Fluctuation and flow probes of early-time correlations in relativistic heavy ion collisions
Sean Gavin,George Moschelli
Physics , 2012, DOI: 10.1088/1742-6596/389/1/012038
Abstract: Fluctuation and correlation observables are often measured using multi-particle correlation methods and therefore mutually probe the origins of genuine correlations present in multi-particle distribution functions. We investigate the common influence of correlations arising from the spatially inhomogeneous initial state on multiplicity and momentum fluctuations as well as flow fluctuations. Although these observables reflect different aspects of the initial state, taken together, they can constrain a correlation scale set at the earliest moments of the collision. We calculate both the correlation scale in an initial stage Glasma flux tube picture and the modification to these correlations from later stage hydrodynamic flow and find quantitative agreement with experimental measurements over a range of collision systems and energies.
HIV/AIDS, growth and poverty in KwaZulu-Natal and South Africa: an integrated survey, demographic and economy-wide analysis
Thurlow James,Gow Jeff,George Gavin
Journal of the International AIDS Society , 2009, DOI: 10.1186/1758-2652-12-18
Abstract: Background This paper estimates the economic impact of HIV/AIDS on the KwaZulu-Natal province and the rest of South Africa. Methods We extended previous studies by employing: an integrated analytical framework that combined firm surveys of workers' HIV prevalence by sector and occupation; a demographic model that produced both population and workforce projections; and a regionalized economy-wide model linked to a survey-based micro-simulation module. This framework permits a full macro-microeconomic assessment. Results Results indicate that HIV/AIDS greatly reduces annual economic growth, mainly by lowering the long-run rate of technical change. However, impacts on income poverty are small, and inequality is reduced by HIV/AIDS. This is because high unemployment among low-income households minimises the economic costs of increased mortality. By contrast, slower economic growth hurts higher income households despite lower HIV prevalence. Conclusion We conclude that the increase in economic growth that results from addressing HIV/AIDS is sufficient to offset the population pressure placed on income poverty. Moreover, incentives to mitigate HIV/AIDS lie not only with poorer infected households, but also with uninfected higher income households. Our findings reveal the substantial burden that HIV/AIDS places on future economic development in KwaZulu-Natal and South Africa, and confirms the need for policies to curb the economic costs of the pandemic.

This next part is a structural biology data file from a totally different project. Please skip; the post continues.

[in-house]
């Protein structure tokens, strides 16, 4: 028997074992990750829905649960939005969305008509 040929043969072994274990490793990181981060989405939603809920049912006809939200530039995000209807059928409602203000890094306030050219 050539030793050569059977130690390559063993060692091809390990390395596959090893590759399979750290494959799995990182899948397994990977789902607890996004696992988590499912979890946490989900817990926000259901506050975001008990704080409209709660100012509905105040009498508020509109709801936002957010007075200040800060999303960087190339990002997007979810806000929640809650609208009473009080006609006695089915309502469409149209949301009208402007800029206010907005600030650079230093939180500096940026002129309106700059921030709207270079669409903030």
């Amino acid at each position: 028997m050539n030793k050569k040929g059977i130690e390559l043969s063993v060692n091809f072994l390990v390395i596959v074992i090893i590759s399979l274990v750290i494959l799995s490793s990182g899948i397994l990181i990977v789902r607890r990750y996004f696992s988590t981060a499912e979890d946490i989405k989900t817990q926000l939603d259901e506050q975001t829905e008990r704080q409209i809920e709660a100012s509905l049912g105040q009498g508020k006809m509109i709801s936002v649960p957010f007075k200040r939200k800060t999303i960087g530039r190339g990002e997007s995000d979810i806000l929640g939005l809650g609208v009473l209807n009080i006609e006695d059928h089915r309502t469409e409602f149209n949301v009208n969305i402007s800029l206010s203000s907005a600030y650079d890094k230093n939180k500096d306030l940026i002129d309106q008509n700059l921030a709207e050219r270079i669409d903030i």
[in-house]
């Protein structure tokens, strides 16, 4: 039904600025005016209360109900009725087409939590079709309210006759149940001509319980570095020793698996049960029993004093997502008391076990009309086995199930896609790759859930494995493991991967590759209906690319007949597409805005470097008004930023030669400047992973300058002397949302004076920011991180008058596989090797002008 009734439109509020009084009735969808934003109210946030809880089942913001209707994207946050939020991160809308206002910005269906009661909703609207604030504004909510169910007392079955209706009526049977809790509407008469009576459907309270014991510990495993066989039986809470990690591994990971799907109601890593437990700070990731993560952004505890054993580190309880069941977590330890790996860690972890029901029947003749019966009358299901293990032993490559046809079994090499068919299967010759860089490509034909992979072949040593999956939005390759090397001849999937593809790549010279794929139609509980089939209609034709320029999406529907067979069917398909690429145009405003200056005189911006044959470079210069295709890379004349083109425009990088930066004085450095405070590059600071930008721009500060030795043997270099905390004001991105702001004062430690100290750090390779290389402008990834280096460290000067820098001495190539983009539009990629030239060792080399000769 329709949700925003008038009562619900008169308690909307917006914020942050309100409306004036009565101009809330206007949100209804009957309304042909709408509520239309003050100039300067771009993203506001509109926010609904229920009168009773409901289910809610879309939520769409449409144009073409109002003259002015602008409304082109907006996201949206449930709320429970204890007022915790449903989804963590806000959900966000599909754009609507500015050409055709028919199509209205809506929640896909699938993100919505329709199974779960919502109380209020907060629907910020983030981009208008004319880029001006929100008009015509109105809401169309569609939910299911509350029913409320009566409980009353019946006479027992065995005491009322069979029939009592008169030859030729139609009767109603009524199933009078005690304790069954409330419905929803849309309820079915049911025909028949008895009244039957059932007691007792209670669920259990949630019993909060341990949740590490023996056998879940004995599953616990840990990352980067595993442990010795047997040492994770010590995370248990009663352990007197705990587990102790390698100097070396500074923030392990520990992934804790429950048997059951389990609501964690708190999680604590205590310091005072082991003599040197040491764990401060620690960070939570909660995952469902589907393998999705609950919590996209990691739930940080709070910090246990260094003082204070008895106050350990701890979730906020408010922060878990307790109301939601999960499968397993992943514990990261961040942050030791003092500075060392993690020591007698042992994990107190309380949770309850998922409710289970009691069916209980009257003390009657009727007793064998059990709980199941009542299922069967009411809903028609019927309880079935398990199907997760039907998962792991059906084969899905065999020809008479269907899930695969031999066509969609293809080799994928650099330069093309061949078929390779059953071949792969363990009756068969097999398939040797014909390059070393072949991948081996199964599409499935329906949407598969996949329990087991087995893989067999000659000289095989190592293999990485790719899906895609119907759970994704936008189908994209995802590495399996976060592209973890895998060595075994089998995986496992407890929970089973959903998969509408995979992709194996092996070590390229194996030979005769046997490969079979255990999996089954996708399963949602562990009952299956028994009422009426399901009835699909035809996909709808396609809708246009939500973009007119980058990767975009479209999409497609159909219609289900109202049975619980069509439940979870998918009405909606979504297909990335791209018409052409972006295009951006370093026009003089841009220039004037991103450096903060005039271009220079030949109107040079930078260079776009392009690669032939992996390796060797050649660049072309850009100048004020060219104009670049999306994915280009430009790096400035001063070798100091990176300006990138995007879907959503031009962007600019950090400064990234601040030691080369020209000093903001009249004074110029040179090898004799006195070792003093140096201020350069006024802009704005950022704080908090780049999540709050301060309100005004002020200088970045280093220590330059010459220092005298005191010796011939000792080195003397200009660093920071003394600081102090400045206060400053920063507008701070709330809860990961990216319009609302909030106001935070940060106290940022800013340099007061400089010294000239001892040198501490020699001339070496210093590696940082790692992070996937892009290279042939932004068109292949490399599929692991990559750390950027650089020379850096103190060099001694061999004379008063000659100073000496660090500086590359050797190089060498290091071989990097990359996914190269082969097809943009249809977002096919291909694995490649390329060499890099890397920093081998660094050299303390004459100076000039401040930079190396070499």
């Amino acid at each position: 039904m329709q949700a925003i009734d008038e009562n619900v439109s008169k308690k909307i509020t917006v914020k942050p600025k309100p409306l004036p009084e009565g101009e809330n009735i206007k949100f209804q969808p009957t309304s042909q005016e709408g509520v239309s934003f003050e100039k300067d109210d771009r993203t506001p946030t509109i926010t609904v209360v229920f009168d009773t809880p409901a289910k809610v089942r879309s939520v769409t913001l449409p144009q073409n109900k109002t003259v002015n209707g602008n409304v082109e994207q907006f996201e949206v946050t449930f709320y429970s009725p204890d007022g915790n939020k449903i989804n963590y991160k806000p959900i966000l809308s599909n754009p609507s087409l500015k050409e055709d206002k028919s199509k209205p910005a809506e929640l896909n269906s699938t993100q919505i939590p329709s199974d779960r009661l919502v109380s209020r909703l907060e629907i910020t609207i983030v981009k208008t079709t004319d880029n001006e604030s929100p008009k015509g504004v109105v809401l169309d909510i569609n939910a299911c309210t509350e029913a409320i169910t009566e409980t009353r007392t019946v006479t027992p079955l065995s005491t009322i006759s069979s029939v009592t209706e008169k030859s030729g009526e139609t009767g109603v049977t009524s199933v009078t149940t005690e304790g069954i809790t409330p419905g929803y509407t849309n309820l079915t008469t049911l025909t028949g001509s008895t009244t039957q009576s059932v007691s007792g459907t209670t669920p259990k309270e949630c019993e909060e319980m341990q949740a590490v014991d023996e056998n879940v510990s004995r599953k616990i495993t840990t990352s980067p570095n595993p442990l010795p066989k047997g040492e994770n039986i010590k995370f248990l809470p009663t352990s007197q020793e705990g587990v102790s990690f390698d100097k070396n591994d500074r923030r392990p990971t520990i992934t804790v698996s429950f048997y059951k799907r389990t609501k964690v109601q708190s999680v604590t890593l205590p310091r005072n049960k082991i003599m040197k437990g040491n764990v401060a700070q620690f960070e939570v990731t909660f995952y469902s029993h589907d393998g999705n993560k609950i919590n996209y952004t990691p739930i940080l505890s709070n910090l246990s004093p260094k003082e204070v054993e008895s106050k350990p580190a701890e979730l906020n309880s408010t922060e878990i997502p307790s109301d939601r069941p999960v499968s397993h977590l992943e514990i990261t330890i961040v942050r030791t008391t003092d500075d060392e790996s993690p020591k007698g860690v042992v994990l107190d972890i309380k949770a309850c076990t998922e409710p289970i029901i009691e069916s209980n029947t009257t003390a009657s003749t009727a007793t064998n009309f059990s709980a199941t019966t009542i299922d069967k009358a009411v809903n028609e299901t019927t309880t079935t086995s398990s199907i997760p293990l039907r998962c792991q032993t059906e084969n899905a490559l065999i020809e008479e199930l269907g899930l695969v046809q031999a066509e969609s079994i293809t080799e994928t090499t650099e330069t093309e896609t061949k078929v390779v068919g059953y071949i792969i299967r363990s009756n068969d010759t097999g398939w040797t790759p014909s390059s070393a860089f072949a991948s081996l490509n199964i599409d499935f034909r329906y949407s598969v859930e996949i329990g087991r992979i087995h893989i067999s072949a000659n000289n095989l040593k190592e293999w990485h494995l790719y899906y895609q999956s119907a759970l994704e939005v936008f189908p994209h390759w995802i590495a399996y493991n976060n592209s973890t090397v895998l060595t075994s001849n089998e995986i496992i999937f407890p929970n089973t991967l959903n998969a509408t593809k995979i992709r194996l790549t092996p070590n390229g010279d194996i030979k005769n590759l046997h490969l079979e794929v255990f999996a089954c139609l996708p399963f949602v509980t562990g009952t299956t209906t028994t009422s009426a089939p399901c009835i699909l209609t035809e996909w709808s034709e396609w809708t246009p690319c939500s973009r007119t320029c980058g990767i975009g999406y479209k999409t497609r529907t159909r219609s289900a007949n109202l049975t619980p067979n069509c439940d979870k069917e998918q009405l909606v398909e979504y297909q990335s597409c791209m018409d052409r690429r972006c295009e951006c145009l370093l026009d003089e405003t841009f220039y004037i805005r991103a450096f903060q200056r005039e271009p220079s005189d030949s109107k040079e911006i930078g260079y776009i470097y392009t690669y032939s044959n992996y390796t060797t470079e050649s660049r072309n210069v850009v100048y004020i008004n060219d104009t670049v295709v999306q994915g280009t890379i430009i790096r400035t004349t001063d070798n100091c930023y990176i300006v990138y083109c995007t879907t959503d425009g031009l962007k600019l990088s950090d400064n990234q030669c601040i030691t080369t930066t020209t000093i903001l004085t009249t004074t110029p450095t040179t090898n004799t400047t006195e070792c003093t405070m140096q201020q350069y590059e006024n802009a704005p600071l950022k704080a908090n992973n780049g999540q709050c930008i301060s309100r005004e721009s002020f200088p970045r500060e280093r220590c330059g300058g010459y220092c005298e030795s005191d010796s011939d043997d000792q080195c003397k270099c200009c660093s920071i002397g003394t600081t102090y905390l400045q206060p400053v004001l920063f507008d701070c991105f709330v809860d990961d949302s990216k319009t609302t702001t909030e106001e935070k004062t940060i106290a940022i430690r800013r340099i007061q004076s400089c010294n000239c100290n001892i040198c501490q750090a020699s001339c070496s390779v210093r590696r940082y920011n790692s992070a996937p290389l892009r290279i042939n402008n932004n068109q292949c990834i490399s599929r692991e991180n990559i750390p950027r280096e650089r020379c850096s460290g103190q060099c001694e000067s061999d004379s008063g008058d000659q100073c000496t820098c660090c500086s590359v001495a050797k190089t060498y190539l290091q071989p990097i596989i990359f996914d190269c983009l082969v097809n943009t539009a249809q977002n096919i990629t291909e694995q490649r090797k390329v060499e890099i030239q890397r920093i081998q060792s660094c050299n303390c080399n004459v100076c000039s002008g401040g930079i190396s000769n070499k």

The APM Galaxy Survey:- V. Catalogues of Galaxy Clusters
Gavin Dalton,Steve Maddox,Will Sutherland,George Efstathiou
Physics , 1997, DOI: 10.1093/mnras/289.2.263
Abstract: We describe the construction of catalogues of galaxy clusters from the APM Galaxy survey using an automated algorithm based on Abell-like selection criteria. We investigate the effects of varying several parameters in our selection algorithm, including the magnitude range, and radius from the cluster centre used to estimate the cluster richnesses. We quantify the accuracy of the photometric distance estimates by comparing with measured redshifts, and we investigate the stability and completeness of the resulting catalogues. We find that the angular correlation functions for different cluster catalogues are in good agreement with one another, and are also consistent with the observed amplitude of the spatial correlation function of rich clusters.
Long Range Correlations and the Soft Ridge in Relativistic Nuclear Collisions
Sean Gavin,Larry McLerran,George Moschelli
Physics , 2008, DOI: 10.1103/PhysRevC.79.051902
Abstract: Relativistic Heavy Ion Collider experiments exhibit correlations peaked in relative azimuthal angle and extended in rapidity. Called the ridge, this peak occurs both with and without a jet trigger. We argue that the untriggered ridge arises when particles formed by flux tubes in an early glasma stage later manifest transverse flow. Combining a blast wave model of flow fixed by single-particle spectra with a simple description of the glasma, we find excellent agreement with current data.